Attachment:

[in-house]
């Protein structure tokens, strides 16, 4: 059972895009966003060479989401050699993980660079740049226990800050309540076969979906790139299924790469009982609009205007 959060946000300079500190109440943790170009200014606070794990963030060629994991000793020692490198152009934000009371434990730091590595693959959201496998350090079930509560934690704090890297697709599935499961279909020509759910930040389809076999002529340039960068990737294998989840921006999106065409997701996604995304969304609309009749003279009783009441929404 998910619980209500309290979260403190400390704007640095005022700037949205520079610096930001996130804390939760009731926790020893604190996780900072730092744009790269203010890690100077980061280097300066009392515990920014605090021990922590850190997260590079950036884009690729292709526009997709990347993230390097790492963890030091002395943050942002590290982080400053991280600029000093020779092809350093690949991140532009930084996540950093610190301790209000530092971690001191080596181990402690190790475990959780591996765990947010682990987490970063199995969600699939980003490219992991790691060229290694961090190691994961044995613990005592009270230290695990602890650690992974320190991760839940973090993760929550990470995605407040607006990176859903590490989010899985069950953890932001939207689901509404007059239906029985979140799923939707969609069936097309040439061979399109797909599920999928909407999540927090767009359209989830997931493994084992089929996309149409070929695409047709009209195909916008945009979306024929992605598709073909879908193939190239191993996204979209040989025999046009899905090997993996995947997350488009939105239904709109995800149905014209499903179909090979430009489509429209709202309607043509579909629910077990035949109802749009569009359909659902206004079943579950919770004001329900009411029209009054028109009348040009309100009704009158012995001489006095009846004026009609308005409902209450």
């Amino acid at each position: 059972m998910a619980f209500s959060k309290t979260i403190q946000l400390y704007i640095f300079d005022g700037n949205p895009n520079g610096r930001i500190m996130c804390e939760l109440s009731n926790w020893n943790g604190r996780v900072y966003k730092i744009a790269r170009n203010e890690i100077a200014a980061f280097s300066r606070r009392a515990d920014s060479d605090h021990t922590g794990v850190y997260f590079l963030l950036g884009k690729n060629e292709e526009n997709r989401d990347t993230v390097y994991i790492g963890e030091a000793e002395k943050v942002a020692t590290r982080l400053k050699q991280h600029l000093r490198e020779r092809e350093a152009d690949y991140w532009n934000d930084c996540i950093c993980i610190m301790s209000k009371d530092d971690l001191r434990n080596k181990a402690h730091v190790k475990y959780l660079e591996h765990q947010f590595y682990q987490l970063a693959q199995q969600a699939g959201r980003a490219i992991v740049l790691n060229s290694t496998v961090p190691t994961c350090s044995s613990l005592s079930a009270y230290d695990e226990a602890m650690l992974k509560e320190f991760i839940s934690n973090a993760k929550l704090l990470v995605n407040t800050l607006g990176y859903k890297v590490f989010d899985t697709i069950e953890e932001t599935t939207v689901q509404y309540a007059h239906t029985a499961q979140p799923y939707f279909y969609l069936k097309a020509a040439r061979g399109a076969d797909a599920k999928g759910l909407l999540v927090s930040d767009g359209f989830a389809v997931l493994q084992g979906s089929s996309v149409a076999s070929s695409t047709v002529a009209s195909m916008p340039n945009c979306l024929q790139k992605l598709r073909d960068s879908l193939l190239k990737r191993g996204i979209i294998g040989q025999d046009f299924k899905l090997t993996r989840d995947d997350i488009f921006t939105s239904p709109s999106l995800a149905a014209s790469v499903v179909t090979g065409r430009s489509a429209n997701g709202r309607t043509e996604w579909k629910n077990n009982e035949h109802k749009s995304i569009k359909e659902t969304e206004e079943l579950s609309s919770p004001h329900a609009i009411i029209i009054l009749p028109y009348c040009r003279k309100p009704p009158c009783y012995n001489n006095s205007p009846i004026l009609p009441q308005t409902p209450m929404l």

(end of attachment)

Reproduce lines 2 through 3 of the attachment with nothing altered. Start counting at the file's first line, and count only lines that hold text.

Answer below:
């Protein structure tokens, strides 16, 4: 059972895009966003060479989401050699993980660079740049226990800050309540076969979906790139299924790469009982609009205007 959060946000300079500190109440943790170009200014606070794990963030060629994991000793020692490198152009934000009371434990730091590595693959959201496998350090079930509560934690704090890297697709599935499961279909020509759910930040389809076999002529340039960068990737294998989840921006999106065409997701996604995304969304609309009749003279009783009441929404 998910619980209500309290979260403190400390704007640095005022700037949205520079610096930001996130804390939760009731926790020893604190996780900072730092744009790269203010890690100077980061280097300066009392515990920014605090021990922590850190997260590079950036884009690729292709526009997709990347993230390097790492963890030091002395943050942002590290982080400053991280600029000093020779092809350093690949991140532009930084996540950093610190301790209000530092971690001191080596181990402690190790475990959780591996765990947010682990987490970063199995969600699939980003490219992991790691060229290694961090190691994961044995613990005592009270230290695990602890650690992974320190991760839940973090993760929550990470995605407040607006990176859903590490989010899985069950953890932001939207689901509404007059239906029985979140799923939707969609069936097309040439061979399109797909599920999928909407999540927090767009359209989830997931493994084992089929996309149409070929695409047709009209195909916008945009979306024929992605598709073909879908193939190239191993996204979209040989025999046009899905090997993996995947997350488009939105239904709109995800149905014209499903179909090979430009489509429209709202309607043509579909629910077990035949109802749009569009359909659902206004079943579950919770004001329900009411029209009054028109009348040009309100009704009158012995001489006095009846004026009609308005409902209450």
């Amino acid at each position: 059972m998910a619980f209500s959060k309290t979260i403190q946000l400390y704007i640095f300079d005022g700037n949205p895009n520079g610096r930001i500190m996130c804390e939760l109440s009731n926790w020893n943790g604190r996780v900072y966003k730092i744009a790269r170009n203010e890690i100077a200014a980061f280097s300066r606070r009392a515990d920014s060479d605090h021990t922590g794990v850190y997260f590079l963030l950036g884009k690729n060629e292709e526009n997709r989401d990347t993230v390097y994991i790492g963890e030091a000793e002395k943050v942002a020692t590290r982080l400053k050699q991280h600029l000093r490198e020779r092809e350093a152009d690949y991140w532009n934000d930084c996540i950093c993980i610190m301790s209000k009371d530092d971690l001191r434990n080596k181990a402690h730091v190790k475990y959780l660079e591996h765990q947010f590595y682990q987490l970063a693959q199995q969600a699939g959201r980003a490219i992991v740049l790691n060229s290694t496998v961090p190691t994961c350090s044995s613990l005592s079930a009270y230290d695990e226990a602890m650690l992974k509560e320190f991760i839940s934690n973090a993760k929550l704090l990470v995605n407040t800050l607006g990176y859903k890297v590490f989010d899985t697709i069950e953890e932001t599935t939207v689901q509404y309540a007059h239906t029985a499961q979140p799923y939707f279909y969609l069936k097309a020509a040439r061979g399109a076969d797909a599920k999928g759910l909407l999540v927090s930040d767009g359209f989830a389809v997931l493994q084992g979906s089929s996309v149409a076999s070929s695409t047709v002529a009209s195909m916008p340039n945009c979306l024929q790139k992605l598709r073909d960068s879908l193939l190239k990737r191993g996204i979209i294998g040989q025999d046009f299924k899905l090997t993996r989840d995947d997350i488009f921006t939105s239904p709109s999106l995800a149905a014209s790469v499903v179909t090979g065409r430009s489509a429209n997701g709202r309607t043509e996604w579909k629910n077990n009982e035949h109802k749009s995304i569009k359909e659902t969304e206004e079943l579950s609309s919770p004001h329900a609009i009411i029209i009054l009749p028109y009348c040009r003279k309100p009704p009158c009783y012995n001489n006095s205007p009846i004026l009609p009441q308005t409902p209450m929404l």